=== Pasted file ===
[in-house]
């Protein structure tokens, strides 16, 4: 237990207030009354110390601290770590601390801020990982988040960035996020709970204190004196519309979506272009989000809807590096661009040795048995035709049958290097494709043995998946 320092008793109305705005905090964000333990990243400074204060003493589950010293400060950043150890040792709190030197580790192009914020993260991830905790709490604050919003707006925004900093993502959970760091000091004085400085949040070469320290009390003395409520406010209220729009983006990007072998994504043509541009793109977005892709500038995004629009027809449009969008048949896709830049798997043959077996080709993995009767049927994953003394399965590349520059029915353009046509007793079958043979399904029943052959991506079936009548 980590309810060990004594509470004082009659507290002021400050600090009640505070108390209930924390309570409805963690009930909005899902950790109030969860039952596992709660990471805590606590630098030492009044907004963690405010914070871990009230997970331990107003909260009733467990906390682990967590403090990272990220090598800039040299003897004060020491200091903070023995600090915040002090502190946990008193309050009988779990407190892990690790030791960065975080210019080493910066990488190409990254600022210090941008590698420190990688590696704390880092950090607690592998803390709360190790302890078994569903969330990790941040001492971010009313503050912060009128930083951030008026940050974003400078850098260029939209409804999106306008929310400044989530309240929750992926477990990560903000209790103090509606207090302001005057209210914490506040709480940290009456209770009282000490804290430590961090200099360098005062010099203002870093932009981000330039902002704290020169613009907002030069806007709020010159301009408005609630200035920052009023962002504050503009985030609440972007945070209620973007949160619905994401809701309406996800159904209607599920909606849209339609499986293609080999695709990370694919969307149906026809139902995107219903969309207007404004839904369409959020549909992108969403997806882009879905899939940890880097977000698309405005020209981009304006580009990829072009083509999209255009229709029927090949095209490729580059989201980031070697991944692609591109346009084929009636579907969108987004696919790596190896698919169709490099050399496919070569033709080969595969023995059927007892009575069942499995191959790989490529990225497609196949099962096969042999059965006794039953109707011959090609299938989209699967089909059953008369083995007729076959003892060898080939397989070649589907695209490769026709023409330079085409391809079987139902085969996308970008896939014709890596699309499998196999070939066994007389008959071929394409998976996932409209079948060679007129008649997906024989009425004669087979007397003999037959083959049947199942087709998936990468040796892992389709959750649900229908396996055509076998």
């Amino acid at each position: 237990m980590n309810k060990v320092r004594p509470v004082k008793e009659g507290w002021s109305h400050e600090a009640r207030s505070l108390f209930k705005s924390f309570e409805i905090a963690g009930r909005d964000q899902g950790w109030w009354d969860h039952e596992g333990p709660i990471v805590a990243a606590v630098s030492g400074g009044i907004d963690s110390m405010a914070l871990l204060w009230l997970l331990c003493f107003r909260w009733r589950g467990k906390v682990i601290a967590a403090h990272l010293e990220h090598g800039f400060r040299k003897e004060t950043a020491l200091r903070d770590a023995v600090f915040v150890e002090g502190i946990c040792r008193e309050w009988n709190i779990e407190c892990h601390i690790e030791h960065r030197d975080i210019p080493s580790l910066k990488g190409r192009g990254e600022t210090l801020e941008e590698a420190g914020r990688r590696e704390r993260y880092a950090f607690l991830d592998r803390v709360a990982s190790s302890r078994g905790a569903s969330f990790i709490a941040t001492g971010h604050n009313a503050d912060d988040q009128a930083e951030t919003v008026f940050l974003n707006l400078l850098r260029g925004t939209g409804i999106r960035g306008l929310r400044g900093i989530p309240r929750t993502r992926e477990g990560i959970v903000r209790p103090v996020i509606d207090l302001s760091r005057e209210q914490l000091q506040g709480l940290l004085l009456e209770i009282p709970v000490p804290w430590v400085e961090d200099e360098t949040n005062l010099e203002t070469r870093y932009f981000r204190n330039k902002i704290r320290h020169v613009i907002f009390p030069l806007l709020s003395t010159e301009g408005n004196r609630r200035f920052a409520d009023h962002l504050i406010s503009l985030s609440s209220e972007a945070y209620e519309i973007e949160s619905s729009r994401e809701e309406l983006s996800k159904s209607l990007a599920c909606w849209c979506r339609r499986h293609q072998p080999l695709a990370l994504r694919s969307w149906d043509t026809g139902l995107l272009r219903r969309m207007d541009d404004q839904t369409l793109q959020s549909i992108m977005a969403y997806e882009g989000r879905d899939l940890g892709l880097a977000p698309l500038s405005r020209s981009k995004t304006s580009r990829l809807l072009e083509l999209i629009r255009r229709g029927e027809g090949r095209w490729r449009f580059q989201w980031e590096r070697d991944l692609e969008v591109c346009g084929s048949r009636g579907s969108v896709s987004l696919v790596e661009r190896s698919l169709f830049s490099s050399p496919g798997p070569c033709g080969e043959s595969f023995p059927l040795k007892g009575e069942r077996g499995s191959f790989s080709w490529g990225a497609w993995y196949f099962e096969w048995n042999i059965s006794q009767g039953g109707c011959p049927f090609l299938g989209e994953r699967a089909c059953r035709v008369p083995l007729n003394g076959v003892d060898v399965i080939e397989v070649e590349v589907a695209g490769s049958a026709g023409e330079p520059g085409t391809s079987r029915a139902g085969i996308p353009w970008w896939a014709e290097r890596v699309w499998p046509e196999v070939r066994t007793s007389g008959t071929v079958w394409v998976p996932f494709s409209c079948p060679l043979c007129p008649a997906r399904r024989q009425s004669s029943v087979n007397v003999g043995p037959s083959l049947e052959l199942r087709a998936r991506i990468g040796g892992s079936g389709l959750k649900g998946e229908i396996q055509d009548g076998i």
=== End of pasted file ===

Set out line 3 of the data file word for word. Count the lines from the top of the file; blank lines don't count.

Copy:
């Amino acid at each position: 237990m980590n309810k060990v320092r004594p509470v004082k008793e009659g507290w002021s109305h400050e600090a009640r207030s505070l108390f209930k705005s924390f309570e409805i905090a963690g009930r909005d964000q899902g950790w109030w009354d969860h039952e596992g333990p709660i990471v805590a990243a606590v630098s030492g400074g009044i907004d963690s110390m405010a914070l871990l204060w009230l997970l331990c003493f107003r909260w009733r589950g467990k906390v682990i601290a967590a403090h990272l010293e990220h090598g800039f400060r040299k003897e004060t950043a020491l200091r903070d770590a023995v600090f915040v150890e002090g502190i946990c040792r008193e309050w009988n709190i779990e407190c892990h601390i690790e030791h960065r030197d975080i210019p080493s580790l910066k990488g190409r192009g990254e600022t210090l801020e941008e590698a420190g914020r990688r590696e704390r993260y880092a950090f607690l991830d592998r803390v709360a990982s190790s302890r078994g905790a569903s969330f990790i709490a941040t001492g971010h604050n009313a503050d912060d988040q009128a930083e951030t919003v008026f940050l974003n707006l400078l850098r260029g925004t939209g409804i999106r960035g306008l929310r400044g900093i989530p309240r929750t993502r992926e477990g990560i959970v903000r209790p103090v996020i509606d207090l302001s760091r005057e209210q914490l000091q506040g709480l940290l004085l009456e209770i009282p709970v000490p804290w430590v400085e961090d200099e360098t949040n005062l010099e203002t070469r870093y932009f981000r204190n330039k902002i704290r320290h020169v613009i907002f009390p030069l806007l709020s003395t010159e301009g408005n004196r609630r200035f920052a409520d009023h962002l504050i406010s503009l985030s609440s209220e972007a945070y209620e519309i973007e949160s619905s729009r994401e809701e309406l983006s996800k159904s209607l990007a599920c909606w849209c979506r339609r499986h293609q072998p080999l695709a990370l994504r694919s969307w149906d043509t026809g139902l995107l272009r219903r969309m207007d541009d404004q839904t369409l793109q959020s549909i992108m977005a969403y997806e882009g989000r879905d899939l940890g892709l880097a977000p698309l500038s405005r020209s981009k995004t304006s580009r990829l809807l072009e083509l999209i629009r255009r229709g029927e027809g090949r095209w490729r449009f580059q989201w980031e590096r070697d991944l692609e969008v591109c346009g084929s048949r009636g579907s969108v896709s987004l696919v790596e661009r190896s698919l169709f830049s490099s050399p496919g798997p070569c033709g080969e043959s595969f023995p059927l040795k007892g009575e069942r077996g499995s191959f790989s080709w490529g990225a497609w993995y196949f099962e096969w048995n042999i059965s006794q009767g039953g109707c011959p049927f090609l299938g989209e994953r699967a089909c059953r035709v008369p083995l007729n003394g076959v003892d060898v399965i080939e397989v070649e590349v589907a695209g490769s049958a026709g023409e330079p520059g085409t391809s079987r029915a139902g085969i996308p353009w970008w896939a014709e290097r890596v699309w499998p046509e196999v070939r066994t007793s007389g008959t071929v079958w394409v998976p996932f494709s409209c079948p060679l043979c007129p008649a997906r399904r024989q009425s004669s029943v087979n007397v003999g043995p037959s083959l049947e052959l199942r087709a998936r991506i990468g040796g892992s079936g389709l959750k649900g998946e229908i396996q055509d009548g076998i």